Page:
Crossing her legs, she drummed delicate fingers on the table top. "Do you know the name Leshad?"
"I've heard it. Serial killer, leaves obscure calling cards at the scene. Rumor has it he seldom does his own dirty work. The phrase 'superstitious psychopath' has been applied more than once. Guy's a freak, and rumor has it, not a fan of voodoo."
"Leshad's terrified of voodoo. He was even more terrified of my late mother, Madeleine. Also of Madeleine's late, long-distance friend, Twila Black, and most recently, of Twila's great granddaughter, Rosemary Sayer."
Mitchell searched his memory. "The calling-card murder count was at twenty-four when I left the force six months ago."
"The overall number will have climbed since then, but it's the victims who possess the sight that I'm most concerned about. Certainly, the others matter, but their deaths — how can I put this? — provide nothing more than operating money for Leshad. They keep the cash flow up and his filthy operation in the black. Very comfortably in the black, I suspect."
"Why are you most concerned about the victims who possess the sight?"
"Partly because I'm one of them, like my mother and her friend Twila Black. Twila's sister, Tallulah Black, possessed some vision as well, but not a sufficient amount for Leshad to use."
Was this intriguing him or annoying him? Mitchell wasn't sure. Maybe it depended on what Phoebe expected him to do. "Where does your fading appeal enter into this?" he asked, although he had a feeling he could guess the answer to that one.
She maintained her benign expression. "I'm Madeleine's daughter, cher. I possess certain modest sensory abilities. Leshad assumes I inherited my mother's full gift of second sight. I didn't, but it's what he thinks."
"So you can't spin straw into gold or turn him into a gargoyle." Mitchell lifted his beer and a shrewd brow. "But he believes you can, and that's what counts."
"Exactly." She gave a casual shrug. "You might think I'm lying when I tell you I don't mind that he believes those things about me. With Twila's great granddaughter out of the picture, Leshad's psychic-link list is dwindling. There may be others on it who can do what he wants done, but none so directly connected to the person who performed the original deed as me." She brought her steady gaze to his face. "Me and the daughter I gave away."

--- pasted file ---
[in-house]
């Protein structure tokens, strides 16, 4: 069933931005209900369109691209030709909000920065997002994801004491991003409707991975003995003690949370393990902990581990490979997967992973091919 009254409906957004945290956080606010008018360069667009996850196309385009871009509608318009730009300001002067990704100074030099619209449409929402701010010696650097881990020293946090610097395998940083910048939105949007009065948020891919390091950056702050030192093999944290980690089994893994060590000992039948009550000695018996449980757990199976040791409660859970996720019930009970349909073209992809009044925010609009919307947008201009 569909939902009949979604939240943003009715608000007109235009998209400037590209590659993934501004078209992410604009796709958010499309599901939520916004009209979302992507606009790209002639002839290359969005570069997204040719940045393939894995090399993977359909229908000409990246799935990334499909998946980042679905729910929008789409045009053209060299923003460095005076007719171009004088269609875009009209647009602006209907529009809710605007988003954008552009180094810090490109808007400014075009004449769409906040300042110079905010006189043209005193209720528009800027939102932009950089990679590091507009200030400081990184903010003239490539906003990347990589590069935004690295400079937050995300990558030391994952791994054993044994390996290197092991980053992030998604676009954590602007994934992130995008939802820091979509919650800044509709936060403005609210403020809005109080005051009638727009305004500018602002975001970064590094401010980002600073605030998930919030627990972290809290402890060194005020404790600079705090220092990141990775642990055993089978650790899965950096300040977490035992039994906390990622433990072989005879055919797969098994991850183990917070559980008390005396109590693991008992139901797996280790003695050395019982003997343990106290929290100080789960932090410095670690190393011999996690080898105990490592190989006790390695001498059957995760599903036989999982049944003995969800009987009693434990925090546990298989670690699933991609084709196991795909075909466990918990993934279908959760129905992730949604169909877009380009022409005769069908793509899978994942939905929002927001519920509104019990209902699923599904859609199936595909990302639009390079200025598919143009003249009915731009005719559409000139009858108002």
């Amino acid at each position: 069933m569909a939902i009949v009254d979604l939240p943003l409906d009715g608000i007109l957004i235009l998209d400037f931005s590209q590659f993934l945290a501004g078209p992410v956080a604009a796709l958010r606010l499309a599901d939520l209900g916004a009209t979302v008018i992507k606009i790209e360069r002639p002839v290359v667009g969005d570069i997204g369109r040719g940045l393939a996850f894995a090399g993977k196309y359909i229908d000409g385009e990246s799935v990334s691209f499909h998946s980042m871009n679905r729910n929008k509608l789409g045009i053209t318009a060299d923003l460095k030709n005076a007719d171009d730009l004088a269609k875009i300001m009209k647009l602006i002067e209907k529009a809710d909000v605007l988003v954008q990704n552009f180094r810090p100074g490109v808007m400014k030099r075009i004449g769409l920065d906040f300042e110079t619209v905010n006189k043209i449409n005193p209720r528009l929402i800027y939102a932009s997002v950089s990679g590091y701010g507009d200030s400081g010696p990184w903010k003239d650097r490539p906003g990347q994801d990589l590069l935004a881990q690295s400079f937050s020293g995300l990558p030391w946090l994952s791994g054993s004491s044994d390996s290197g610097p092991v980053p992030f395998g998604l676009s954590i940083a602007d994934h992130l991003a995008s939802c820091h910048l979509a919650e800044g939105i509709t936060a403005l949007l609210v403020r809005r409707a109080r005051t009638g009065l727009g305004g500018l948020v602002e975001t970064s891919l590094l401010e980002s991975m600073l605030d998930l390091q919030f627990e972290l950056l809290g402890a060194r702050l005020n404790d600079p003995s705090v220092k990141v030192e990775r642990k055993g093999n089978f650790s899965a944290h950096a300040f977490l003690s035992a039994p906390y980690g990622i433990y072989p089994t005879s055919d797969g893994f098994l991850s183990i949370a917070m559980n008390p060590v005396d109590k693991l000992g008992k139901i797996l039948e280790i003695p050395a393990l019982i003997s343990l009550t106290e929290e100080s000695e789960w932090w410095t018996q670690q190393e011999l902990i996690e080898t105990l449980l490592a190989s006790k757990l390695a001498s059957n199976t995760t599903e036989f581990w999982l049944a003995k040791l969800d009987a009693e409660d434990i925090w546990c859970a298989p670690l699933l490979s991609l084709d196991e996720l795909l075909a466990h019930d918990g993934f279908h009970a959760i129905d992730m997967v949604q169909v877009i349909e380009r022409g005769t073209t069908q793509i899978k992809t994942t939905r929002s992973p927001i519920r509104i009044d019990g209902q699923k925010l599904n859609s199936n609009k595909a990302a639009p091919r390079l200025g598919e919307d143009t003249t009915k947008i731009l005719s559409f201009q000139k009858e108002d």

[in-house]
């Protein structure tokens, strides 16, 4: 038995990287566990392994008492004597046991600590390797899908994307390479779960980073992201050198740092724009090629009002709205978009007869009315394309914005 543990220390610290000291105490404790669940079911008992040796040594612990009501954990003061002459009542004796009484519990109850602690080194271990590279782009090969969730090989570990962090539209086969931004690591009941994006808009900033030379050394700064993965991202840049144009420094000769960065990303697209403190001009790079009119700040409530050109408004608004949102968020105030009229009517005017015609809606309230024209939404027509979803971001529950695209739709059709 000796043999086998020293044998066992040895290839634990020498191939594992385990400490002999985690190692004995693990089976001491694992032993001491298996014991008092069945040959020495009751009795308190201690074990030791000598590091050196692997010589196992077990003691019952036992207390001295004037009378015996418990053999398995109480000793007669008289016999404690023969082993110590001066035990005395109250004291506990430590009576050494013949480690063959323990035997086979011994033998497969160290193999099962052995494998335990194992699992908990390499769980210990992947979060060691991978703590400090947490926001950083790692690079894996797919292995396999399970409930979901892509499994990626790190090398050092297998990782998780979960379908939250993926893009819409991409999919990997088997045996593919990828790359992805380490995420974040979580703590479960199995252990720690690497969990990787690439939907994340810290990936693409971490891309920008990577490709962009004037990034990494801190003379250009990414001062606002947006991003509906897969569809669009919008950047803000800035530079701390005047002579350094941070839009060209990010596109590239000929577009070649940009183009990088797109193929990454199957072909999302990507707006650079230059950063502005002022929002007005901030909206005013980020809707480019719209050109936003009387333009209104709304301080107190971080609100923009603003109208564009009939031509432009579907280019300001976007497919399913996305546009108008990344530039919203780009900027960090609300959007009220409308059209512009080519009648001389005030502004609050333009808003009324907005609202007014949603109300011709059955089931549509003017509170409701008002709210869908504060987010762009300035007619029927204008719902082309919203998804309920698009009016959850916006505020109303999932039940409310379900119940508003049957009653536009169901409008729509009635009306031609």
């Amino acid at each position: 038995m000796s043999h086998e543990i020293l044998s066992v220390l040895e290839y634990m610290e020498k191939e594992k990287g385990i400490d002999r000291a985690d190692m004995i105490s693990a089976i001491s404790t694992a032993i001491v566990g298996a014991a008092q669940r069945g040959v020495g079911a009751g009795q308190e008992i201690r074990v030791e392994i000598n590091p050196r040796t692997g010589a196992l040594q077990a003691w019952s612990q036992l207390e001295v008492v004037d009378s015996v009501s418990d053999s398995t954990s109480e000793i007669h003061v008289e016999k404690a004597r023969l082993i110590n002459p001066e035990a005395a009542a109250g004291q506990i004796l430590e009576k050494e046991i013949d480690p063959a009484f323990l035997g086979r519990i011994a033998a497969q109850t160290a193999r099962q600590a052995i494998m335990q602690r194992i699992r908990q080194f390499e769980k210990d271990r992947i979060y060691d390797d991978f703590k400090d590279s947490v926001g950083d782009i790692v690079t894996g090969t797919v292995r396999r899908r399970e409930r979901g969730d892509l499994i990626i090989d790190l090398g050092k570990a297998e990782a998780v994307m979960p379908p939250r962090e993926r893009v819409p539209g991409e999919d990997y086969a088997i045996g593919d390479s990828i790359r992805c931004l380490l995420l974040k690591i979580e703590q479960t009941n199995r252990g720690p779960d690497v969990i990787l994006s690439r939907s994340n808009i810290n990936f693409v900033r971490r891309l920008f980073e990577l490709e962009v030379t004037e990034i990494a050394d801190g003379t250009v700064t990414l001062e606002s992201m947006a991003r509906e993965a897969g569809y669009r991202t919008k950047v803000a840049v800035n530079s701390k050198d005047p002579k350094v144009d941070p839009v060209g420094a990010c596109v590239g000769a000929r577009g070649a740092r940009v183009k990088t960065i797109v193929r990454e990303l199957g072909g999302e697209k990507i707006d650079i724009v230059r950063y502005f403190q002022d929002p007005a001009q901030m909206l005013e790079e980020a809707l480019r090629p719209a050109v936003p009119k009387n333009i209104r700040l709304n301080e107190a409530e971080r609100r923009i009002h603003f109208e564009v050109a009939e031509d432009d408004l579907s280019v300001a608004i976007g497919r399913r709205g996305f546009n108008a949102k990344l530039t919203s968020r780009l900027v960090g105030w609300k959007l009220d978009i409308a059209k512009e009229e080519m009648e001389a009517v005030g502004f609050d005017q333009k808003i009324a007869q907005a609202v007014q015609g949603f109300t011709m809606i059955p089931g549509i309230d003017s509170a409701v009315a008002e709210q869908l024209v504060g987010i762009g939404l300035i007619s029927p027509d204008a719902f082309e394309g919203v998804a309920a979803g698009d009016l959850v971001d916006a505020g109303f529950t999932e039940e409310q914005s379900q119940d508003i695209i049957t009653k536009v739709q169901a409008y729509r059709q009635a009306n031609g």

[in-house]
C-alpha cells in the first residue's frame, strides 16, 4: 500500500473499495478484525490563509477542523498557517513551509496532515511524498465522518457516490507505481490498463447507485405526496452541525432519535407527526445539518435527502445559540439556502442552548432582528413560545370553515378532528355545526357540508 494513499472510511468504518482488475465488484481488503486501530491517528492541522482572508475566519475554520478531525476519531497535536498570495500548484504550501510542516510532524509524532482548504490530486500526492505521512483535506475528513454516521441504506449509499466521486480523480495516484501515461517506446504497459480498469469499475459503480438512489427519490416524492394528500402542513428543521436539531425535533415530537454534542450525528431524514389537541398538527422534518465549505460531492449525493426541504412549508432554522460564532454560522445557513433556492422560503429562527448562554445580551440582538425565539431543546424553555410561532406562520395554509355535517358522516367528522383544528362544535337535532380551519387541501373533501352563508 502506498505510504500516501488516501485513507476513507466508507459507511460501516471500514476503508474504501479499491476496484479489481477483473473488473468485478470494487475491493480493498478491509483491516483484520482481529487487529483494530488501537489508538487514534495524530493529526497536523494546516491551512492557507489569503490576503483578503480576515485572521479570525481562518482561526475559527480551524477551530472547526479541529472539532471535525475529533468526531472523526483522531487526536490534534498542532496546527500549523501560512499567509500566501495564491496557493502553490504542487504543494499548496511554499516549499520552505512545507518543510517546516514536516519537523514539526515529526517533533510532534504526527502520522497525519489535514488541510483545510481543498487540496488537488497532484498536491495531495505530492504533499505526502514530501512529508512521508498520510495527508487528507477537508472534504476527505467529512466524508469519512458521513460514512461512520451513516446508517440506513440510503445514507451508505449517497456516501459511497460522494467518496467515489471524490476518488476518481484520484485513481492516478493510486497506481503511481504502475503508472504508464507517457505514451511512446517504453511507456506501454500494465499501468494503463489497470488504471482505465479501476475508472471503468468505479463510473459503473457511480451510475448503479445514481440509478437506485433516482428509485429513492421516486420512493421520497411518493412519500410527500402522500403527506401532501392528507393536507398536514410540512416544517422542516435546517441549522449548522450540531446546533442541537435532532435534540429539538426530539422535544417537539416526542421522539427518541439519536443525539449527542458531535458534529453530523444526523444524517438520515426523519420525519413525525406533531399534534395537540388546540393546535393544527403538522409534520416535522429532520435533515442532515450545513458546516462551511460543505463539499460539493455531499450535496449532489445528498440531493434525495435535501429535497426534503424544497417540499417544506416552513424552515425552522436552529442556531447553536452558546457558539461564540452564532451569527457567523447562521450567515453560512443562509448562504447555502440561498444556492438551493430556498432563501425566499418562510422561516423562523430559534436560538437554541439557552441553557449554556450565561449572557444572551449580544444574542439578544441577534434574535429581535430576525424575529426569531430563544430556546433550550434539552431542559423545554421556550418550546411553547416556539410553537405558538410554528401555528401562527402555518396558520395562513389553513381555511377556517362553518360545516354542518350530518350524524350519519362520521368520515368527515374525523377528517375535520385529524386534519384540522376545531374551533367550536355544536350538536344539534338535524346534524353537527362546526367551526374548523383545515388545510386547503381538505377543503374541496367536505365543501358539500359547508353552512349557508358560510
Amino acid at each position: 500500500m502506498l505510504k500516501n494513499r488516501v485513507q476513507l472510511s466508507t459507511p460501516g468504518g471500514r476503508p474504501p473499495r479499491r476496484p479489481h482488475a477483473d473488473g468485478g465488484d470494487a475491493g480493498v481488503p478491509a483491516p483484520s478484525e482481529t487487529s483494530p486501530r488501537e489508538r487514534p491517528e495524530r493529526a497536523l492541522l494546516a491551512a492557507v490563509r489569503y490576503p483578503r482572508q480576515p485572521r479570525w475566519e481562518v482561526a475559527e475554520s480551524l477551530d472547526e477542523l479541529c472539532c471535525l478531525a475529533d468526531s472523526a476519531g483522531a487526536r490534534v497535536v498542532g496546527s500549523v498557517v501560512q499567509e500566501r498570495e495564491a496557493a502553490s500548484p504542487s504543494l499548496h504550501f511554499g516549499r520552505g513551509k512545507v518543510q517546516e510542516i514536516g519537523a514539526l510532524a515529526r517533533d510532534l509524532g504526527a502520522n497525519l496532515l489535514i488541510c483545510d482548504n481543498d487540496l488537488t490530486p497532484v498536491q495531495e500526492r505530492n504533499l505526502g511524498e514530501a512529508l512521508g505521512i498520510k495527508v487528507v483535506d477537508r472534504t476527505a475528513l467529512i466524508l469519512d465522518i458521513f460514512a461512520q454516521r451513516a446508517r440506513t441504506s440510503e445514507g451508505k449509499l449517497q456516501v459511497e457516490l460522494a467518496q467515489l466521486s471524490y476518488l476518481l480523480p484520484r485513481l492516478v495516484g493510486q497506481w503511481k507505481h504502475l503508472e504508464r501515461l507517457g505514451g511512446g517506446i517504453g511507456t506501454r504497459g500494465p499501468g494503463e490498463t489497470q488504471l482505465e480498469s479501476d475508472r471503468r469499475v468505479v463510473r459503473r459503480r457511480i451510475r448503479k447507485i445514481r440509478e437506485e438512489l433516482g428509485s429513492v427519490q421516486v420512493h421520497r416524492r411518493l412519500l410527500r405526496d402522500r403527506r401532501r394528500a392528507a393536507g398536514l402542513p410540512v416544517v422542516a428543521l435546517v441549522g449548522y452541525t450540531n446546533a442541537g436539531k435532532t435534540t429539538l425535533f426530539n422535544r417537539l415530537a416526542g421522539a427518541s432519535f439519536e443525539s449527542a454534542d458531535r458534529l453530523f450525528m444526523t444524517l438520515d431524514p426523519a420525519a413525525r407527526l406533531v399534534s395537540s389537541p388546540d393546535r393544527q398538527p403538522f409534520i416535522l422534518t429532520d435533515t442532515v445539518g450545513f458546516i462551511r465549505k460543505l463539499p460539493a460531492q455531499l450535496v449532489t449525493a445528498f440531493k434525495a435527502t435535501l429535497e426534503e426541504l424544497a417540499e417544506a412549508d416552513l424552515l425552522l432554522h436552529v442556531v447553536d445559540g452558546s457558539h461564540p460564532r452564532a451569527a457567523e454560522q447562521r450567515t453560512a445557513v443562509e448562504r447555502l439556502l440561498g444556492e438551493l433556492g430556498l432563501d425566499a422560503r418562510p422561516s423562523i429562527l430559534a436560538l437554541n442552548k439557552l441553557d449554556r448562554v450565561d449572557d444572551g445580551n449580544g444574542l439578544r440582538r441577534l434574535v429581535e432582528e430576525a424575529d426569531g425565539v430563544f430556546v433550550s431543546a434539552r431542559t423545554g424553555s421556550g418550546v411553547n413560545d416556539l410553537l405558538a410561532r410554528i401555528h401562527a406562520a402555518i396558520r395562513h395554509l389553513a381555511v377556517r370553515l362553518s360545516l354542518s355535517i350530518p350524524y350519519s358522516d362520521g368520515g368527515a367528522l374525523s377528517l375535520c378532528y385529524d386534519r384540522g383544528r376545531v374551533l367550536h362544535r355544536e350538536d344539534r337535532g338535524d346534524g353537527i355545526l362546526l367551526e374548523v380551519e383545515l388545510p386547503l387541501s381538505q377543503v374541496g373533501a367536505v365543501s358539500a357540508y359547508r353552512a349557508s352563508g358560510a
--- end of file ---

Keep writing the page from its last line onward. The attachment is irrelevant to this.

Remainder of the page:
Now they were getting somewhere. "You're worried that Leshad will bypass you and go for your daughter."
"Yes, I am. Very worried." Again, those amazing gray eyes locked on his. "There was a time, Mitchell, when Leshad's answer to any and all problems was to kill it, then rinse the blood from his hands and move on. But it must have finally dawned on him that voodoo doesn't work that way. Not long ago, he wanted all of us dead. Now, he doesn't. But he does still want me. I hope."
"Yeah. Did I mention I'm getting a headache?"
A hint of impatience roughened her subdued voice. "You need to understand something of Leshad's mindset. He's powerful, and he's frightened. That's not a good combination. He has innumerable sources, and my feeling is that one of those sources has lately suggested that I might not possess the kind of power he requires."
"But you do, or you did, possess a daughter."
Her chin came up in a defiant gesture. "Maybe you think only an unfeeling monster could give up her child the way I did, but I knew early on what she had inside her. What she still has. What I'm afraid Leshad now knows she has."
"How could Leshad know what abilities a child I assume you gave away several years ago might or might not possess?"
"Because I have reason to believe he's — well, I'll use the word acquainted, though I'm sure it's a great deal more than that by now — with my daughter's biological father. His name is Caleb Josiah Best. You'd know him as CJ Best. State Senator CJ Best."
The woman got around, he'd give her that. Mitchell drank more beer. A box of matches in a munitions dump had nothing on this situation. A smart man wouldn't go near it, to say nothing of a jaded ex-cop.
She offered him a faint smile. "I can see the wheels turning, Mitchell, and God knows, facts are facts. You're a loose cannon. A wild child, like I was, and currently an unpredictable adult. But you have a conscience. At least the child you were back when I knew him had one. You're a good person, and I have a daughter in danger."
Mitchell regarded her half-lidded, still not entirely convinced. "What does Leshad want with any of you? Psychically."
"My mother put a curse on him."
The throbbing in Mitchell's temples increased until it sounded like a damn voodoo drum itself. "Look, Phoebe —"
She raised a forestalling hand. "You don't have to buy in. Just accept that Leshad does. He's been cursed, and he wants someone to uncurse him."
"Simple as that, huh?"
"Hardly. There's nothing simple in Leshad's world, and nothing he won't do to achieve his goal."
In the shadows of the room behind him, several glasses crashed to the floor. Rubbing a tired eye, Mitchell smiled. "Yeah, I hear you, guys." When Phoebe frowned at the storeroom, he shrugged. "Ghosts don't like what you're saying any better than I do. Apparently, voodoo spooks more than just us flesh-and-blood humans. How much does your daughter know?"
"Her name's Gabrielle. Gaby. And I would say little to nothing."
"Any reason for that?"
"I haven't spoken to her since she was three. She's twenty-six now, just." The stunning features in front of him hardened. "Don't you give me that look. I did what I had to do. I've watched her in my own way since the night I put her on a westbound train. It's a helluva lot more than many in my position would have done."
Excerpted from "Dark Lily"
Copyright © 2016 Jacqueline Goff.
Excerpted by permission of Entangled Publishing, LLC.
All rights reserved. No part of this excerpt may be reproduced or reprinted without permission in writing from the publisher.